Argan Oil For Diabetes | May Have Benefits for Diabetes?
- June 17, 2020
In traditional Moroccan medicine Argan Oil was said to be of help in managing diabetes.
Recently, studies looked into the claims that Argan Oil could counteract unhealthy high fat, high sugar diets, obesity, hyperglycemia and hypoglycemia.
Early animal studies confirmed that Argan Oil can affect insulin production and so may be of help for managing diabetes symptoms?
please note that Culinary Argan Oil is not a confirmed treatment or cure for diabetes. On this page we present information and links to studies into potential beneficial effects Argan Oil for diabetes.
Argan Oil, Diabetes And Obesity
In 2010 25.8 million Americans had diabetes. By 2012 this had increased to 29.1 million people – 9% of the population.
Sedentary lifestyles, unhealthy eating and obesity are creating unhealthy blood sugar levels. This has lead to an epidemic of diabetes.
Research revealed that Culinary Argan Oil, and nut oils, have a significant effect on body mass index and weight gain. By some process they seem to counteract high fat and high in sugar diets that manage insulin resistance.
Furthermore, another study found that Argan Oil restored fasting glycemia levels and that Argan oil consumption improved insulin response for those on a high fat, high sugar diet. 
Argan Oil is rich in nutrients such as Triterpenes .
These are already known for their useful role in management of Diabetes mellitus and its complications.
Triterpenes are important for their role in the prevention of diabetic complications. They offer further strong antioxidant activity alongside the already high levels of vitamin E. This slows production of products linked to pathogenesis of diabetic nephropathy, embryopathy, neuropathy or impaired wound healing. 
CardioVascular Risks & Diabetes
Type 2 diabetic patients have a higher level of cardiovascular risk due to a process known as lipid abnormalities and lipid peroxidation.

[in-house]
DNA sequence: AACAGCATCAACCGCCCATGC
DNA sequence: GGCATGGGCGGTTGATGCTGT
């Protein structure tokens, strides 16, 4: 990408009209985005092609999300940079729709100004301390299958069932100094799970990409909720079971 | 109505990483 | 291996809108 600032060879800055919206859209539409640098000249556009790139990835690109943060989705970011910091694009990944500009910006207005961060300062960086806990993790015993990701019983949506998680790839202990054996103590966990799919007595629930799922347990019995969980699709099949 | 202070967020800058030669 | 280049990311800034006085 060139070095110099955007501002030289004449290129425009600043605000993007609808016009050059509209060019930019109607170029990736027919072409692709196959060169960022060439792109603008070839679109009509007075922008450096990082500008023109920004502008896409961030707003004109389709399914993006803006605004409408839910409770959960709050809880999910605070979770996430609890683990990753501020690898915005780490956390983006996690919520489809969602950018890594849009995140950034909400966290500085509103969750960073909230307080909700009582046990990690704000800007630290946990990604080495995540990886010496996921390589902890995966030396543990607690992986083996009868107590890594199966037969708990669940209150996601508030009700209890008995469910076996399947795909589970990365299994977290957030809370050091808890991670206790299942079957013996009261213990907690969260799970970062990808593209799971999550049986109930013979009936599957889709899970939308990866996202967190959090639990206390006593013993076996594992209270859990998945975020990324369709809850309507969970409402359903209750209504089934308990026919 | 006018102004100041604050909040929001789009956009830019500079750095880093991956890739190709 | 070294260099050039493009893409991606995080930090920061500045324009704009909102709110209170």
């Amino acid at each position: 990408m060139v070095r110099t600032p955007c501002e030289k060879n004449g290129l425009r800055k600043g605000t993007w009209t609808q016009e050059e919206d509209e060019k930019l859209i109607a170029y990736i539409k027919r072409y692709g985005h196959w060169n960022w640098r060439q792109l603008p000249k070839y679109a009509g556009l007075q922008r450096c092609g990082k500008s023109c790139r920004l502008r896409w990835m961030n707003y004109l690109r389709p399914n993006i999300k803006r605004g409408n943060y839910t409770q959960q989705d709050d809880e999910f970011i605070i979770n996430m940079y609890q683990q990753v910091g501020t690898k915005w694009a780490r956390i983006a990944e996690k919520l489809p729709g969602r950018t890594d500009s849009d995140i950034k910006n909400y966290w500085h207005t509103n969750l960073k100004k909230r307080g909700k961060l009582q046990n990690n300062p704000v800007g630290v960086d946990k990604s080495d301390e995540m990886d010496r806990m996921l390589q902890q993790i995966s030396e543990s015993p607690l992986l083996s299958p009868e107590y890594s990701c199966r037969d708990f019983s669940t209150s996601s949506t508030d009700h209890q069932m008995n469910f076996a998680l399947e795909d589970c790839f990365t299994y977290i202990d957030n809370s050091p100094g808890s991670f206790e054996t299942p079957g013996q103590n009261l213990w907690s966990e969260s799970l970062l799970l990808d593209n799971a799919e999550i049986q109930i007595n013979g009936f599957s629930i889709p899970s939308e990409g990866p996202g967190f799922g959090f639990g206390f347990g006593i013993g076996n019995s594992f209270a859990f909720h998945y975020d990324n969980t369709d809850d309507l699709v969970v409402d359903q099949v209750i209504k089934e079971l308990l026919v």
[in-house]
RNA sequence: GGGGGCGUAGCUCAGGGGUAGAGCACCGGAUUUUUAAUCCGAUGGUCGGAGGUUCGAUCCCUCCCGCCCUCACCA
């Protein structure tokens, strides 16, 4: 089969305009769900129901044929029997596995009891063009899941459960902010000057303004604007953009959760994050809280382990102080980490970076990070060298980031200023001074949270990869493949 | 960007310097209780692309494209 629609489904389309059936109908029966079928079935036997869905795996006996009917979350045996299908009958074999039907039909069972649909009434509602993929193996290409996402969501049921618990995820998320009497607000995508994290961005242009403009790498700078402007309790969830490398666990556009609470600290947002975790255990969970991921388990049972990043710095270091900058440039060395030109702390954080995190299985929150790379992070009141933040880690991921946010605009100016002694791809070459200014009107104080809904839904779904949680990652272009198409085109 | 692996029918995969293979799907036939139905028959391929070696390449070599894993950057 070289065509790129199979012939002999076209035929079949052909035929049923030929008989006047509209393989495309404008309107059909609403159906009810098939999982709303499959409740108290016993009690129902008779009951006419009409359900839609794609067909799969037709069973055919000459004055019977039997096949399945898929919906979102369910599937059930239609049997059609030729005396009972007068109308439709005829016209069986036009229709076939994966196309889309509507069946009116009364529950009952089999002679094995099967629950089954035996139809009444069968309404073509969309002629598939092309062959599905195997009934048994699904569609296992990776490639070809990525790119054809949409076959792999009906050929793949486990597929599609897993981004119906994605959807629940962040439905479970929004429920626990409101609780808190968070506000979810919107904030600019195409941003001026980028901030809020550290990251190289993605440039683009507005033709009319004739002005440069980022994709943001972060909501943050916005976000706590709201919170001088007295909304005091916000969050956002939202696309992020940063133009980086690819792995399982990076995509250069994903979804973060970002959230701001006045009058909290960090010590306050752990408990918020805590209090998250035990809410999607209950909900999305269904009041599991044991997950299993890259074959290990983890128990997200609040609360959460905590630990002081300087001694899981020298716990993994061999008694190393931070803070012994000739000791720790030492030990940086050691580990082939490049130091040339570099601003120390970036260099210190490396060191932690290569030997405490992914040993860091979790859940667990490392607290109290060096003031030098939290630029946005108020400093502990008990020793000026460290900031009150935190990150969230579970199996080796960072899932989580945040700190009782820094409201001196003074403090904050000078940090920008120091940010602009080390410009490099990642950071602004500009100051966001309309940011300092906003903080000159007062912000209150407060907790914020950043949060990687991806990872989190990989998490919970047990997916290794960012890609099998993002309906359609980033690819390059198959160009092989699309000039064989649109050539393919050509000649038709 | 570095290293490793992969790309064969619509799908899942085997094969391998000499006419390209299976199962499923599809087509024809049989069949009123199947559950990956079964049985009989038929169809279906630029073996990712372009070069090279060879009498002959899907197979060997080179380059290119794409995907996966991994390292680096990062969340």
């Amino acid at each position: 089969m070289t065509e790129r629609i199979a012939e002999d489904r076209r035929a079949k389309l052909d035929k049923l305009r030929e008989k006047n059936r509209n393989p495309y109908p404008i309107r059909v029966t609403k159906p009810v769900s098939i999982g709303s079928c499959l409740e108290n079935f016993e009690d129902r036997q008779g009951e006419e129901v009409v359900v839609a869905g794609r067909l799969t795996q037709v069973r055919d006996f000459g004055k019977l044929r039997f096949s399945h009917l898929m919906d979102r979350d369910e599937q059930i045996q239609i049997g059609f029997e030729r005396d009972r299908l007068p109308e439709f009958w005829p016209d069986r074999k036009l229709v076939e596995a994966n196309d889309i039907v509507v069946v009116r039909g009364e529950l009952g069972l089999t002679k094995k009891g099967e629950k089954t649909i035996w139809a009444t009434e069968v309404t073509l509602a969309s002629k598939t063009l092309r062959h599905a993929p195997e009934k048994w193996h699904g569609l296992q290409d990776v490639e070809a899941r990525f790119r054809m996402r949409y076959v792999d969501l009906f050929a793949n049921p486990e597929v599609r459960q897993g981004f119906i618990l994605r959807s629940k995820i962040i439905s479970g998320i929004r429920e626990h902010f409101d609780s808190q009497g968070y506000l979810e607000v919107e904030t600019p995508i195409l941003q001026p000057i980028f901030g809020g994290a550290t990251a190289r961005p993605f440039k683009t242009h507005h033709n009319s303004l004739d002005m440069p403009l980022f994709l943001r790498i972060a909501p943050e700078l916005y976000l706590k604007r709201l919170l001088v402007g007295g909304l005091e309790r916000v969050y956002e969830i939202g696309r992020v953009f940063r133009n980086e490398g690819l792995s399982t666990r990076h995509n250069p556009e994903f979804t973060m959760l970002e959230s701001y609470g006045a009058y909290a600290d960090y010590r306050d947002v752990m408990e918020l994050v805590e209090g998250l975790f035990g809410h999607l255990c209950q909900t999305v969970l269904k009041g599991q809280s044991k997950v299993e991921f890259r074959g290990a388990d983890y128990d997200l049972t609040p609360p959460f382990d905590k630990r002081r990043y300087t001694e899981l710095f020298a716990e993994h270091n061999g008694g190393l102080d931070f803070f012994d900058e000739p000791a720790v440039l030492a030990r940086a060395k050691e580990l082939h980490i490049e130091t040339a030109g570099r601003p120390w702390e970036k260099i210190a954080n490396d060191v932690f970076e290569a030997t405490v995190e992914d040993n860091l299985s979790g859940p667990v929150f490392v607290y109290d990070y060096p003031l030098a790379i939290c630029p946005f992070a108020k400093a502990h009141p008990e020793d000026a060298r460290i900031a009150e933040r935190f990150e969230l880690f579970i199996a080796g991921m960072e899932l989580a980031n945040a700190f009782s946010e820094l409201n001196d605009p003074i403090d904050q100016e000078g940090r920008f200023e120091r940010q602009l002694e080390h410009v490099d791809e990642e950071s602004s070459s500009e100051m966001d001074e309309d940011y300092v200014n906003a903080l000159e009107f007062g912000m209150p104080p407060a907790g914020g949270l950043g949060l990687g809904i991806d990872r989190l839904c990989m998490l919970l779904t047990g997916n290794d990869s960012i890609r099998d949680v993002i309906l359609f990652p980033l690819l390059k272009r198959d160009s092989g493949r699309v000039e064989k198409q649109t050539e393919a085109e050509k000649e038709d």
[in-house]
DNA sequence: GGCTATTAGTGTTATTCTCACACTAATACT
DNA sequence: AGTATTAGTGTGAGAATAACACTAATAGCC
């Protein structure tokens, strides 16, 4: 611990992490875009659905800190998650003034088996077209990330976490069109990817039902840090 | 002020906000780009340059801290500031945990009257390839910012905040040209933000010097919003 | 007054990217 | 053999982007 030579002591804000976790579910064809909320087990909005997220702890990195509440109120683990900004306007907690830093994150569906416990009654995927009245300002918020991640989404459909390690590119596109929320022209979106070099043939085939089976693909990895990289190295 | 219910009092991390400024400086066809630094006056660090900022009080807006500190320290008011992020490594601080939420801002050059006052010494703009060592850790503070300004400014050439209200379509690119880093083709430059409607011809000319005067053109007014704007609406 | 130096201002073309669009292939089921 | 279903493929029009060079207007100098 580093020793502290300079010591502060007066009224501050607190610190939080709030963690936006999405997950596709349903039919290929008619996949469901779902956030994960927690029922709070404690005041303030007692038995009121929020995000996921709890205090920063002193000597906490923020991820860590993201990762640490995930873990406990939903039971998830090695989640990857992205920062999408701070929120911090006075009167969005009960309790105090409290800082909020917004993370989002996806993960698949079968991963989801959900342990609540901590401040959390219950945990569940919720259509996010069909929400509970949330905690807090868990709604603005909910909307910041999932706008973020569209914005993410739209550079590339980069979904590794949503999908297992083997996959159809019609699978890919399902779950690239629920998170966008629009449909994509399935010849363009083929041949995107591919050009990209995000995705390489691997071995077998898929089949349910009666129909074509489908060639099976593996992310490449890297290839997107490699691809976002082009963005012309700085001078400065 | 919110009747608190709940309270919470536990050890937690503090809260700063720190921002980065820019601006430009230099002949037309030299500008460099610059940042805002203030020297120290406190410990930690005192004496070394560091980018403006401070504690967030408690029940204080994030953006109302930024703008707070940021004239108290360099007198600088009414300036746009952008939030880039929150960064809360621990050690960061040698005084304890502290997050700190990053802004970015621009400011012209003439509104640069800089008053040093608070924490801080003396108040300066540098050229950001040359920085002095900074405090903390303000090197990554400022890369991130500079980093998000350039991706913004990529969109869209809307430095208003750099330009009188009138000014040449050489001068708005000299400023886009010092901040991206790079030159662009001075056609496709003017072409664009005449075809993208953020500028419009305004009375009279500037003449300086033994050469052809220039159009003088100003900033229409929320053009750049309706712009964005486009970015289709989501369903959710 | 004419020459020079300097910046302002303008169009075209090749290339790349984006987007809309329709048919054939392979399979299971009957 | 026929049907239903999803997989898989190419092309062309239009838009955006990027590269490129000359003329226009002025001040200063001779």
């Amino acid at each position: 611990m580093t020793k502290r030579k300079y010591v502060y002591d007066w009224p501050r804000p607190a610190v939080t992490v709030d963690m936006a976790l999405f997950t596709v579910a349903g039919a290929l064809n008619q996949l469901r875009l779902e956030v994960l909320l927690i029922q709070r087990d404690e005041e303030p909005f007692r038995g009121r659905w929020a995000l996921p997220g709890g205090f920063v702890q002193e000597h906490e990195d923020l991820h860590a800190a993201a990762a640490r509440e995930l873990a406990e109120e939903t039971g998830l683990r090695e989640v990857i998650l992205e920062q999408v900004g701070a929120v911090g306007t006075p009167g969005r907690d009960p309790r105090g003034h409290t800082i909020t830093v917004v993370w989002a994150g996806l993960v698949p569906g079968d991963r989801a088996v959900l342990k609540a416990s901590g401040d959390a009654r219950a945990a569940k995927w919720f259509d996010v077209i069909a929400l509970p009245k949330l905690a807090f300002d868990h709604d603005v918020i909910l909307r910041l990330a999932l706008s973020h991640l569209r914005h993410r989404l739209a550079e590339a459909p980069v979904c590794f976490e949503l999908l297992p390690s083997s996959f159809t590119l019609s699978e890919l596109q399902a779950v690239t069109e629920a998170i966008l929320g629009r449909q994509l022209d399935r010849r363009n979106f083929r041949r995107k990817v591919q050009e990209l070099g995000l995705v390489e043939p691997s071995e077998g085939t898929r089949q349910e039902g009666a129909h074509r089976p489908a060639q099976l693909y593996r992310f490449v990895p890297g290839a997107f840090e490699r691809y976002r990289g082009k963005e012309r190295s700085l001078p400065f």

A 2011 study, published in the International Journal of Endocrinology, looking into the cholesterol reducing effects of Culinary Argan Oil. They wanted to see if these effects could help diabetes patients with higher level risk of cardiovascular problems. 
The findings concluded that:
“consumption of argan oil may have an antiatherogenic effect by improving lipids and apolipoprotein AI and the susceptibility of LDL to oxidation in type 2 diabetes patients with dyslipidemia and can therefore be recommended in the nutritional management of type 2 diabetes.”
Argan Oil And Insulin Sensitivity In Cells
Research had demonstrated a hypo-glycaemic effect within one month in test rats that were given 100 mg kg-1 per day. 
By isolating fractions of interest and testing for specific responses researchers confirmed a link between bio-active components in Argan Oil and insulin sensitivity.
A second study worked with Argan “press cake” and Argan Oil to measure their bio-activity when applied to living cells.
Cells were treated with Argan nut extracts for 6 or 21 h and their responsiveness to insulin was then tested.
The study concluded “…. an insulin-sensitising activity present in saponin-rich presscake fractions that lends support to the traditional use of argan almonds against diabetes…. studies confirm in part the anti-diabetic and cancer chemo-preventive potential of Argania spinosa seeds.”
Natural Approaches To Controlling Blood Glucose
Vitamin D and Type 1 Diabetes
A child is 400 times more likely to develop type 1 diabetes if it lives in Finland vs Venezuela. A 30-year study of over 10,000 Finnish children showed that those that were given vitamin D supplements during infancy had a nearly 90 percent lower risk of developing type 1 diabetes than those who did not.  This and other European studies suggest that vitamin D helps protect against type 1 diabetes.
Apple Cider Vinegar
Added to foods and taken with meals.
A study was made by the American Diabetes Association into vinegar which can significantly improve postprandial insulin sensitivity in insulin-resistant subjects.
Acetic acid raises glucose-6-phosphate concentrations and suppresses disaccharidase activity in skeletal muscle.
These are similar effects to anti-diabetic drugs like acarbose or metformin. 
A meta-analysis of 8 trials was done to test the effectiveness of cinnamon for lowering Fasting Blood Glucose Levels (FBG). The analysis reviewed studies using whole cinnamon or cinnamon extract.
The analysis showed a statistically significant lowering in FBG (-0.49±0.2 mmol/L; n=8, P=.025) in people with type 2 diabetes or prediabetes.